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Oxford begins rolling out the blue turf



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Enthusiastic supporters of Oxford’s blue turf gathered at the high school Monday to welcome the arrival of the artificial playing surface. Photo provided. (click for larger version)
July 20, 2011 - Monday, July 18 was a blue-banner day in the history of the Oxford Athletic Department.

The much anticipated blue and gold synthetic turf, given to the district as a gift from the Oxford Turf Committee, began installation at Oxford High Schools' Wildcat Stadium.

According to Rich Jordan, vice president of sales and marketing for AstroTurf, located in Dalton, Georgia, installation should take about three weeks and be completed by the beginning of August, weather permitting.

"It will be quite a scene when you start to see a blue football field go down," he said.

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Jim Reis, chairman of the Oxford Turf Committee, said the group switched from Pro Grass Synthetic Turf Systems to AstroTurf because the partnership with AstroTurf was a better fit for the Turf Committee.

"AstroTurf is going to partner with us and help us do fund-raising and all that kind of stuff," Reis said.

Reis indicated AstroTurf was going to help the committee find corporate sponsors to partner with by giving them the tools needed to get donations.

He added "it was going to take some time," but the group "had some good leads."

AstroTurf has been installing synthetic turf for the past 43 years since opening their manufacturing facility in 1968.

Their products have been installed in numerous high schools, colleges and professional organizations throughout the country.

Some notable installations include the Edward Jones Dome, home of the National Football League's St. Louis Rams, Tropicana Field, home of Major League Baseball's Tampa Bay Rays, Kansas State University's football stadium and Lake Orion High Schools football and soccer fields.

Blue turf is also nothing new for AstroTurf, as they installed Boise State University's original blue turf, Jordan said.

"It's a great opportunity for AstroTurf to showcase our premium synthetic athletic surfaces, mainly the AstroTurf GameDay Grass 3D Extreme," Jordan said. "It's a phenomenal surface and Oxford is a phenomenal community to put it in."

GameDay Grass 3D synthetic turf, according to the company's website www.astroturf.com, "produces a natural looking synthetic surface that is more durable than the 100 percent polyethylene systems."

"State-of-the-art tufting of AstroTurf GameDay Grass 3D more accurately mimics the look and feel of natural grass. A double nylon root zone acts a traction layer, providing fiber support and reducing the compaction associated with other infill products," the website added.

Jordan said the turf comes with an eight year-warranty, but "expects it will last a lot longer than that."

He added the cost of the replacement turf would vary depending on what type of turf the committee wanted to reinstall.

Jordan noted the Michigan winters would not impact the turf surface.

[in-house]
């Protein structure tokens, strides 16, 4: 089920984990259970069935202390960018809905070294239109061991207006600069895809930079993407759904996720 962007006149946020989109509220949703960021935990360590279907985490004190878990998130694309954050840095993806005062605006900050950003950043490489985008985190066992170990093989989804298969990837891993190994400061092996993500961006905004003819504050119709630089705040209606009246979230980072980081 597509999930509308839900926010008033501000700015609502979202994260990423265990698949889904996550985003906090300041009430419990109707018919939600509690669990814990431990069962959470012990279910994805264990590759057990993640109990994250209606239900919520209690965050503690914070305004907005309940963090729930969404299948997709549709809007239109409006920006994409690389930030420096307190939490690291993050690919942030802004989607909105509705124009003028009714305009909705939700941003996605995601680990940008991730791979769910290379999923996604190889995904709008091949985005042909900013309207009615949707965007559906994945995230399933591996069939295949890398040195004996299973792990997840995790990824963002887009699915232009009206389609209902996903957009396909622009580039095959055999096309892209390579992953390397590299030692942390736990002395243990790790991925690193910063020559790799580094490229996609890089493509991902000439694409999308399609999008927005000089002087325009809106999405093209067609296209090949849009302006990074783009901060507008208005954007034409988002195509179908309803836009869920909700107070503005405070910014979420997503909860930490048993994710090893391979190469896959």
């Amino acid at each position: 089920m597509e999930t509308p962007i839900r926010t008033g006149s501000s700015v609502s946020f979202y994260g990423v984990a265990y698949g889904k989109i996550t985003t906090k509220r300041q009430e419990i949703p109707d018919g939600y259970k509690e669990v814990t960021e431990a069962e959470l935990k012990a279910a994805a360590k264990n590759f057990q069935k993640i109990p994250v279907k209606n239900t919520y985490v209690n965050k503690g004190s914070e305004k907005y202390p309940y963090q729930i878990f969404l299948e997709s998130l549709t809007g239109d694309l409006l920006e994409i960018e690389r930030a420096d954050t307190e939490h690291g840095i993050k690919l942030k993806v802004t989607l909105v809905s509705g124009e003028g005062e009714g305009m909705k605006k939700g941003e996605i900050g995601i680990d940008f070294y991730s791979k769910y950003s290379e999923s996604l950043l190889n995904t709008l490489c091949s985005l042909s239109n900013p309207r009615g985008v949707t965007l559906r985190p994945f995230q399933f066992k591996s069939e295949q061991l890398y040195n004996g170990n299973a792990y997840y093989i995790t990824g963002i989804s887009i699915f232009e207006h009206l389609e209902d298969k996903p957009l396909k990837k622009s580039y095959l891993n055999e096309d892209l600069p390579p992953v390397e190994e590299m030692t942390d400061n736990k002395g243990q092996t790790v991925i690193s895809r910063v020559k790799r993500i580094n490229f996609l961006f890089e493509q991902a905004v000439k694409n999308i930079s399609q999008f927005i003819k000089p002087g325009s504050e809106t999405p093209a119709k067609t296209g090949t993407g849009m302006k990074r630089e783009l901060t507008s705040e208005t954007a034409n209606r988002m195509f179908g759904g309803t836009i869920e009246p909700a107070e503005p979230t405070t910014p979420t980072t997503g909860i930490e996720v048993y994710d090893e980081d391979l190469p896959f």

"If anything, it's intense sunlight and UV degradation that plays a much larger role in places like Florida, Nevada and Arizona," he said.

According to Reis, AstroTurf was looking to set up a live web stream for people to watch the installation.

"That is something they talked about...they have done it with other fields, but this one is really unique because of it being colored, and it might gain more attention," he said.

However, Jordan did not know if they were able to get a camera ready in time.

"I don't have a camera I could pull at this point, but that could change...unless the district has a camera they would like to commit to the project and provide the access to that stream, at this point I am not optimistic that would happen."

So far, the Turf Committee has raised $58,000 of the $300,000 goal needed for the turf, according to www.oxfordboosters.com.

The saga of the blue turf began in December 2009 when a group of community members came together to form the Oxford Turf Committee, with the goal of raising the necessary funds for synthetic turf.

Over the course of the next year, the group fundraised by collecting gold and holding "Turf Day," among other forms of fundraising.

Their efforts finally paid off earlier this year on Monday, Jan. 24 when they announced to Oxford Community Schools Board of Education an anonymous private investor was going to loan the Turf Committee the difference between the funds they raised privately and the cost of the turf installation.

The Board of Education approved the gift of blue turf from the committee by a 6-0 vote.

"It has always been the students for me and more opportunities for everyone in the community," Reis said. "Along with that comes more revenue for the schools. The way things are now, being so tight, that is an added bonus...Being able to have more events, more ticket sales and more concession sales, it makes more sense when you are scrambling to find money for the district."

"To me, it's a win-win thing, having more opportunities and having more funds coming to the school," Reis added.

The blue turf will take center stage during Oxford's home opener against Lake Orion on Friday, August 26.

Reis is expecting a crowd upwards of 12,000 people for the game. He noted extra seating could be added on the hill near Wildcat wall.

"Since it's the state champs in Lake Orion for one thing and blue turf...I think it is going to be huge," Reis said. "It has already gained national attention, but once that (blue turf) shows up...it is going to start to create that buzz."

Andrew Moser is a staff writer for the Oxford Leader.
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